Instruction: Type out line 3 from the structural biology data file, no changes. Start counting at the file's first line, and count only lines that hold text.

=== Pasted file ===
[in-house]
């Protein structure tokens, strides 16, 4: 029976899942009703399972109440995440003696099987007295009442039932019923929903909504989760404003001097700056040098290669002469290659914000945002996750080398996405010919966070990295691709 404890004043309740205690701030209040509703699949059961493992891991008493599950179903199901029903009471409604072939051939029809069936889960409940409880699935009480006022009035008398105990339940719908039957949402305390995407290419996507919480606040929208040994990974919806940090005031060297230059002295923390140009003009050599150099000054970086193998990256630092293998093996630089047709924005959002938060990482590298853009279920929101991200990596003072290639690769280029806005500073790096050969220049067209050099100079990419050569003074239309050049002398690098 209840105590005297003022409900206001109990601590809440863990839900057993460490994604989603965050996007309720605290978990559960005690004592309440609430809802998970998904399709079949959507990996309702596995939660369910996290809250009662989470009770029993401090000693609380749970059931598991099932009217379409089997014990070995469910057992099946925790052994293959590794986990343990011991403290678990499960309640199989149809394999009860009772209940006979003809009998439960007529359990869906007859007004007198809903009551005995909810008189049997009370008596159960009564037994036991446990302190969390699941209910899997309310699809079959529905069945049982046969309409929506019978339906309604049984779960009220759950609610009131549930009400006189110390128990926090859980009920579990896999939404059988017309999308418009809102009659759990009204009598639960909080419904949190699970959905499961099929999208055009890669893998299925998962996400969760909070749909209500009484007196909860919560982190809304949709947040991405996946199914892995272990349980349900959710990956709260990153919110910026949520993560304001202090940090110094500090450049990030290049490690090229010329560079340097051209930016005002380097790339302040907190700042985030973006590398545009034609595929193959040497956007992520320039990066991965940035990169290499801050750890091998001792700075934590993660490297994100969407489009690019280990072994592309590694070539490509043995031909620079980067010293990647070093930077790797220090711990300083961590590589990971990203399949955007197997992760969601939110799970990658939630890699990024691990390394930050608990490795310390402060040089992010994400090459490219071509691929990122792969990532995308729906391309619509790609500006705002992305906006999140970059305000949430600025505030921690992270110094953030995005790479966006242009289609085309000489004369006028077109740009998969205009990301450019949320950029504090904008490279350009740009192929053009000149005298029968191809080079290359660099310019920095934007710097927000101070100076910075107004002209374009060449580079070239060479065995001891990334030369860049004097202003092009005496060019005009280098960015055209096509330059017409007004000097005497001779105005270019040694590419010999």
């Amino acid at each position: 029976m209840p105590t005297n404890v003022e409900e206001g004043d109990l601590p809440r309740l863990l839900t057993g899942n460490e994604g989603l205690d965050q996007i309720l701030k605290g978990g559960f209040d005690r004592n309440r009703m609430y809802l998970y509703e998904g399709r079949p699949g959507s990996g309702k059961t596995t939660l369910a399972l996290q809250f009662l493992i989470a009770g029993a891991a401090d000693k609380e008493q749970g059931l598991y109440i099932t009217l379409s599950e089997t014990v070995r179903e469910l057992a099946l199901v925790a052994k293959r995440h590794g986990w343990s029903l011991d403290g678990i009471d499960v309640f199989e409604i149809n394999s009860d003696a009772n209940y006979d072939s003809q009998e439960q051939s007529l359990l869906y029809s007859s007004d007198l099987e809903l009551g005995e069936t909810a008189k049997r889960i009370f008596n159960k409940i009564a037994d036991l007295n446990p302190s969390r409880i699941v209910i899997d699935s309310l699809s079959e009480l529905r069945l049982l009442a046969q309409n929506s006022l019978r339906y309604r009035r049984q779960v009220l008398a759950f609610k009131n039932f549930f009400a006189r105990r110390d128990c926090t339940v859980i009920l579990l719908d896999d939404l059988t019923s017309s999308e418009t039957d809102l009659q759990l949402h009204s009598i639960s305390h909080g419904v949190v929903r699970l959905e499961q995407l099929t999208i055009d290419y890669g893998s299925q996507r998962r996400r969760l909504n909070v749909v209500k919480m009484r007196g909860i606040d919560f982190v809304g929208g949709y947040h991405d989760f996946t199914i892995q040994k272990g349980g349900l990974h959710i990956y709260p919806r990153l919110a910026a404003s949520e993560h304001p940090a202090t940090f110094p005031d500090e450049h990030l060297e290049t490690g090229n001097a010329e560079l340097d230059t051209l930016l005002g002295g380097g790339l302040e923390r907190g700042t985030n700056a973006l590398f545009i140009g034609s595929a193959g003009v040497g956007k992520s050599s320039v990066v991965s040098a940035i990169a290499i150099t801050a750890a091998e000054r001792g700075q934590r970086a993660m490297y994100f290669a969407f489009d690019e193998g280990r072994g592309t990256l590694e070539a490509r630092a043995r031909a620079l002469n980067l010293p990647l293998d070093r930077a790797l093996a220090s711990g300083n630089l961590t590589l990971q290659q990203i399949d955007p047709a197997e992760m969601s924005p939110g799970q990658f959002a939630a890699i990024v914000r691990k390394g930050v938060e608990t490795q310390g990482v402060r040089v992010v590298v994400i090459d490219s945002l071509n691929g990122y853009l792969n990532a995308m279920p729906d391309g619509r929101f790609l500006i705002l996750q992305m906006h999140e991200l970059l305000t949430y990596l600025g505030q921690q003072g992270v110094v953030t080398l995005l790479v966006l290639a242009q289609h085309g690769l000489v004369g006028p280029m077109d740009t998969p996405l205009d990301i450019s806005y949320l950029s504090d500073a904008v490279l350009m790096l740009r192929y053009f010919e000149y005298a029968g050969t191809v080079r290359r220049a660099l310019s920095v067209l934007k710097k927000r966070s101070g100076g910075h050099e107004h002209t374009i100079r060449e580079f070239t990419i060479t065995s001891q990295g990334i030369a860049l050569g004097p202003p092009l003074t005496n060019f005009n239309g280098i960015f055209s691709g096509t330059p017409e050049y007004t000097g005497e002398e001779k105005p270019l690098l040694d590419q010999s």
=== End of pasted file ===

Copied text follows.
């Amino acid at each position: 029976m209840p105590t005297n404890v003022e409900e206001g004043d109990l601590p809440r309740l863990l839900t057993g899942n460490e994604g989603l205690d965050q996007i309720l701030k605290g978990g559960f209040d005690r004592n309440r009703m609430y809802l998970y509703e998904g399709r079949p699949g959507s990996g309702k059961t596995t939660l369910a399972l996290q809250f009662l493992i989470a009770g029993a891991a401090d000693k609380e008493q749970g059931l598991y109440i099932t009217l379409s599950e089997t014990v070995r179903e469910l057992a099946l199901v925790a052994k293959r995440h590794g986990w343990s029903l011991d403290g678990i009471d499960v309640f199989e409604i149809n394999s009860d003696a009772n209940y006979d072939s003809q009998e439960q051939s007529l359990l869906y029809s007859s007004d007198l099987e809903l009551g005995e069936t909810a008189k049997r889960i009370f008596n159960k409940i009564a037994d036991l007295n446990p302190s969390r409880i699941v209910i899997d699935s309310l699809s079959e009480l529905r069945l049982l009442a046969q309409n929506s006022l019978r339906y309604r009035r049984q779960v009220l008398a759950f609610k009131n039932f549930f009400a006189r105990r110390d128990c926090t339940v859980i009920l579990l719908d896999d939404l059988t019923s017309s999308e418009t039957d809102l009659q759990l949402h009204s009598i639960s305390h909080g419904v949190v929903r699970l959905e499961q995407l099929t999208i055009d290419y890669g893998s299925q996507r998962r996400r969760l909504n909070v749909v209500k919480m009484r007196g909860i606040d919560f982190v809304g929208g949709y947040h991405d989760f996946t199914i892995q040994k272990g349980g349900l990974h959710i990956y709260p919806r990153l919110a910026a404003s949520e993560h304001p940090a202090t940090f110094p005031d500090e450049h990030l060297e290049t490690g090229n001097a010329e560079l340097d230059t051209l930016l005002g002295g380097g790339l302040e923390r907190g700042t985030n700056a973006l590398f545009i140009g034609s595929a193959g003009v040497g956007k992520s050599s320039v990066v991965s040098a940035i990169a290499i150099t801050a750890a091998e000054r001792g700075q934590r970086a993660m490297y994100f290669a969407f489009d690019e193998g280990r072994g592309t990256l590694e070539a490509r630092a043995r031909a620079l002469n980067l010293p990647l293998d070093r930077a790797l093996a220090s711990g300083n630089l961590t590589l990971q290659q990203i399949d955007p047709a197997e992760m969601s924005p939110g799970q990658f959002a939630a890699i990024v914000r691990k390394g930050v938060e608990t490795q310390g990482v402060r040089v992010v590298v994400i090459d490219s945002l071509n691929g990122y853009l792969n990532a995308m279920p729906d391309g619509r929101f790609l500006i705002l996750q992305m906006h999140e991200l970059l305000t949430y990596l600025g505030q921690q003072g992270v110094v953030t080398l995005l790479v966006l290639a242009q289609h085309g690769l000489v004369g006028p280029m077109d740009t998969p996405l205009d990301i450019s806005y949320l950029s504090d500073a904008v490279l350009m790096l740009r192929y053009f010919e000149y005298a029968g050969t191809v080079r290359r220049a660099l310019s920095v067209l934007k710097k927000r966070s101070g100076g910075h050099e107004h002209t374009i100079r060449e580079f070239t990419i060479t065995s001891q990295g990334i030369a860049l050569g004097p202003p092009l003074t005496n060019f005009n239309g280098i960015f055209s691709g096509t330059p017409e050049y007004t000097g005497e002398e001779k105005p270019l690098l040694d590419q010999s």